Iron Maiden: Flight 666

Synopsis: Come fly with Iron Maiden and enjoy the hospitality of Flight 666 as the boys' take on the biggest tour of their career, flying around the world in their own private Boeing 757. This insight into the background noise that is the logistical workings' of the '2008 Somewhere Back in Time' World Tour is captivating, both behind the scenes as well as on stage. Performing in front of sell out crowds, this "Rocumentary" is an insight into the minds, bodies and souls of the family that is Iron Maiden.
112 min

We shall go on to the end.

we shall fight in France.

we shall fight on the seas and oceans.

we shall fight with growing confidence

and growing strength in the air.

we shall defend our island.

whatever the cost may be.

we shall fight on the beaches.

we shall fight on the landing grounds.

we shall fight in the fields

and in the streets.

we shall fight in the hills.

we shall never surrender.

It's January 28th 2008

and I'm at Stansted Airport in England.

I'm here because my favourite band.

Iron Maiden. has invited us

to film the first leg of their

Somewhere Back In Time world tour.

This tour is based on the classic

World Slavery tour from 1 985.

which is back when I first became a fan.

That's a thing of beauty.

Over the next six weeks.

we'll travel 40.000 miles

on lron Maiden's

private 757. Ed Force One.

and watch them play 21 cities

in 1 2 countries across 4 continents.

That's an average distance

of 2.000 miles between each show.

And what's even more impressive

is that lead singer Bruce Dickinson

is flying the plane.

The aeroplane idea started off

as a crazy gleam in my eye.

I went. "Wow. if you could get

all your gear into an aeroplane.

"you could cut down hugely on the amount

of dead space we have in touring."

So I said. "What if you join up

"all the countries that accountants say.

'You can't go there. it costs too much'?"

And we just join them up. And we go...

Yes. we can.

'cause we've got our own magic carpet.

The idea of especially modifying a plane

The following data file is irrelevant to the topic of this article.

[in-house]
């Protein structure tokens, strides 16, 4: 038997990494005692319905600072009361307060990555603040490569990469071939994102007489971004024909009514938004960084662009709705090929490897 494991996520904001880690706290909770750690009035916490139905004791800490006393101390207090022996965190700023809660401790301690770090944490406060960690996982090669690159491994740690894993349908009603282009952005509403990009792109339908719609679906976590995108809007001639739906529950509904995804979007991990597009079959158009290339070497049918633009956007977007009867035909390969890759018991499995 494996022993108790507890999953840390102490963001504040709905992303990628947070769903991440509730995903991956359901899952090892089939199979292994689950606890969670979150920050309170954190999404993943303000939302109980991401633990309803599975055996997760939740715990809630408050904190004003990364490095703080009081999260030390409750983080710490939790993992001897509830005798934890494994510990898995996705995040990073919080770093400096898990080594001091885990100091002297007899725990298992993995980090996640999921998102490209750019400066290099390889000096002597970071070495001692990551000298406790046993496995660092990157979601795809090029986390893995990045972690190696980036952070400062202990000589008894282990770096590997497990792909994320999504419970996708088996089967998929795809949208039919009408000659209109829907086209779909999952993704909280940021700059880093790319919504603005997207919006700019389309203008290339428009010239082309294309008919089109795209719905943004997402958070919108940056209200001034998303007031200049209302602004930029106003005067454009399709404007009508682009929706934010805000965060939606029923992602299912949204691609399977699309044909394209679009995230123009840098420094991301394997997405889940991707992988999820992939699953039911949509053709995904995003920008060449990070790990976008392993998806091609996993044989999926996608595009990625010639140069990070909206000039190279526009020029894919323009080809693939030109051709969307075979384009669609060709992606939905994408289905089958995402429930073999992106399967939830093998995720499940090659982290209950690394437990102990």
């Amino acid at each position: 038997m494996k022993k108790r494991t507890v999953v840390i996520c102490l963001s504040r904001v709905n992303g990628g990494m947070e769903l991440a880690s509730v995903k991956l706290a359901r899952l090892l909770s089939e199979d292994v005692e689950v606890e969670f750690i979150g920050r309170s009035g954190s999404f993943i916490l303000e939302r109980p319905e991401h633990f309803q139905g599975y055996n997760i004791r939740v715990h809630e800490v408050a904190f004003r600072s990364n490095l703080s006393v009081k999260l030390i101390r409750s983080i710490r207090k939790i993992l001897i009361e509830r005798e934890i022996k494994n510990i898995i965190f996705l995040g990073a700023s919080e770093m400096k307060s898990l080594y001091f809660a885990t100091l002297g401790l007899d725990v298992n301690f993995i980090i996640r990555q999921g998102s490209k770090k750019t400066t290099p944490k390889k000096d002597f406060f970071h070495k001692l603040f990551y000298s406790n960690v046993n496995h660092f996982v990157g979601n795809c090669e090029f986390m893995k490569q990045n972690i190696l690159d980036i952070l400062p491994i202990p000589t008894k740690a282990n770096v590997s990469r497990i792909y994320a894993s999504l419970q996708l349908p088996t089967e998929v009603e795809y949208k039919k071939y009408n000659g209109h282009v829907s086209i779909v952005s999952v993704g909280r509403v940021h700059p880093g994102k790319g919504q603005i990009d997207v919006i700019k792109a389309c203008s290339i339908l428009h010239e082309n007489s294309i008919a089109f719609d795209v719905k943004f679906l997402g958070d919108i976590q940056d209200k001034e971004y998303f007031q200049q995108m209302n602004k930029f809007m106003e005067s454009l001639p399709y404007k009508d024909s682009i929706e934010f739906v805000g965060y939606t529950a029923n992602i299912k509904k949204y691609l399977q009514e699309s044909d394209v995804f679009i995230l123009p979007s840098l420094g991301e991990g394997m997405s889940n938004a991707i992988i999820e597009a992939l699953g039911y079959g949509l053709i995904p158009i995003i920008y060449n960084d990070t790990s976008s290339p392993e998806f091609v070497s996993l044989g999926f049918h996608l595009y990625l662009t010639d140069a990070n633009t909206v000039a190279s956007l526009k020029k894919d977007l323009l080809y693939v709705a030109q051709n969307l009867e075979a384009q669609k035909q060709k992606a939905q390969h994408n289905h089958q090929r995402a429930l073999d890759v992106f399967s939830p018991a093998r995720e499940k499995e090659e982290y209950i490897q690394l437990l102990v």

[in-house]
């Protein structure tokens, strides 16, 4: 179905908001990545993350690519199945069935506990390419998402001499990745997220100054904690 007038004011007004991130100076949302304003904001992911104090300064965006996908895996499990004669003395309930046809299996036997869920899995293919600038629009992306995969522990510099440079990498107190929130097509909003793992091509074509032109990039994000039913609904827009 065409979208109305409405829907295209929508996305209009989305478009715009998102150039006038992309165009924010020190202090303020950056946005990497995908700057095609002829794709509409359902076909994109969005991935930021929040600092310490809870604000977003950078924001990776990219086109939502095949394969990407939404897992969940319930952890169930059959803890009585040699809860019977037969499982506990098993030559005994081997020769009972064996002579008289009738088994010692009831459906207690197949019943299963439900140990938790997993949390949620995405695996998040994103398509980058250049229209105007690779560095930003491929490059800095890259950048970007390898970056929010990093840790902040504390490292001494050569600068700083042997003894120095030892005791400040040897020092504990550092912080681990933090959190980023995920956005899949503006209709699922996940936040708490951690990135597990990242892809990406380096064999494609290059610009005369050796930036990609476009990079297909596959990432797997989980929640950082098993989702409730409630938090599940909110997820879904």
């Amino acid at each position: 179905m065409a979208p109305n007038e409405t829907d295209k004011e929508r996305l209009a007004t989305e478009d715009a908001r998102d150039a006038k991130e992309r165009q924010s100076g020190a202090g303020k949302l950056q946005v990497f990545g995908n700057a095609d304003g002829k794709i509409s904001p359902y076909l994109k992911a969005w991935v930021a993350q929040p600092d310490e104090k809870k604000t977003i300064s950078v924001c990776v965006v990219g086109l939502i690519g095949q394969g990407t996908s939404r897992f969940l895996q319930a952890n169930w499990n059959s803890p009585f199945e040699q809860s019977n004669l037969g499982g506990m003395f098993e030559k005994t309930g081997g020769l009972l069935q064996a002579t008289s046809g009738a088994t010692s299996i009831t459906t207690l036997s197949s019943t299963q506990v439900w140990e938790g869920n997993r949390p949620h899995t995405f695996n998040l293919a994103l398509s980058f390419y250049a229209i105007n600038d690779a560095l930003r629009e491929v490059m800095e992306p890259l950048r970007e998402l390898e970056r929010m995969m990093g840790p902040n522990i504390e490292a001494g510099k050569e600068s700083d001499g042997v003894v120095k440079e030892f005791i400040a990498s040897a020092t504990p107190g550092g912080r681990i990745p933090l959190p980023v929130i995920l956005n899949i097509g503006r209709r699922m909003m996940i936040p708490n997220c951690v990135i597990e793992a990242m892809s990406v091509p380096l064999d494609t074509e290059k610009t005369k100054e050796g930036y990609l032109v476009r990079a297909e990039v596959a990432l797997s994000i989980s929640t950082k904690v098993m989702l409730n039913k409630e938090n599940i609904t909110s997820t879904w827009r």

to take the band. 70 crew.

and over 1 2 tons of equipment.

has never been attempted before.

This could be the most ambitious tour

in rock history

and everyone seems a little nervous

to see if they can pull it off.

When you're going round the world

and you're trying to combine

passenger and freight on the same plane.

on that level it's very hard.

We knew what we had to do.

we had to get the engineers involved.

to make sure the plane

could stand that stress.

of flying with that much freight in the back.

To get all of that together took a year.

Everything else was in place.

We'd got the visas and the equipment.

The only thing we hadn't got

was the authorization to fly the plane.

I was the nut in the nutcracker. as it were.

Because when it came to that morning.

and we still hadn't signed the papers

we needed to get the aeroplane airborne.

I was in a stressful place.

Tire was a little bit flat this morning.

Not dangerously so

but just as a precaution

we put a new wheel on it.

It's not like Formula One.

Is that the young man

who brought the wine?


Take your hands out of your pocket.

How come we shouldn't have

our hands in our pockets?

'Cause it shows a slovenly attitude.

the type of attitude that is easily

displayed by ex-colonialists like you lot.

Ian. what did you tell me to do

with the documentary people

if they annoyed me?

He said I've got to be nice to you.

Iron Maiden's always been a band that's

maintained their privacy over the years.

They've never had a camera crew

come into their lives. who are outsiders.

And we don't really know what to expect.

Turn that off.

Good morning. Welcome to Stansted.

Who's he? Who are you?

As we drove into the airport

there was you guys with the cameras

and Rob was telling us to be nice to you.

"Get that camera out of my face!"

Right. come here!

I didn't sleep a lot the night before.

It's like going on holiday

when you were a kid.

and getting anxious and don't want

to go to bed. just want to go away.

Oh. yes. here we go! Ed Force One!

You all right?

You frickin' beauty!

And you've got a whole case on there.

I must admit I was a bit sceptical about it all.

The idea of band and crew

travelling on the same plane.

It's like a trip away in a coach.

a few cans of beer in the back.

Iike a day trip.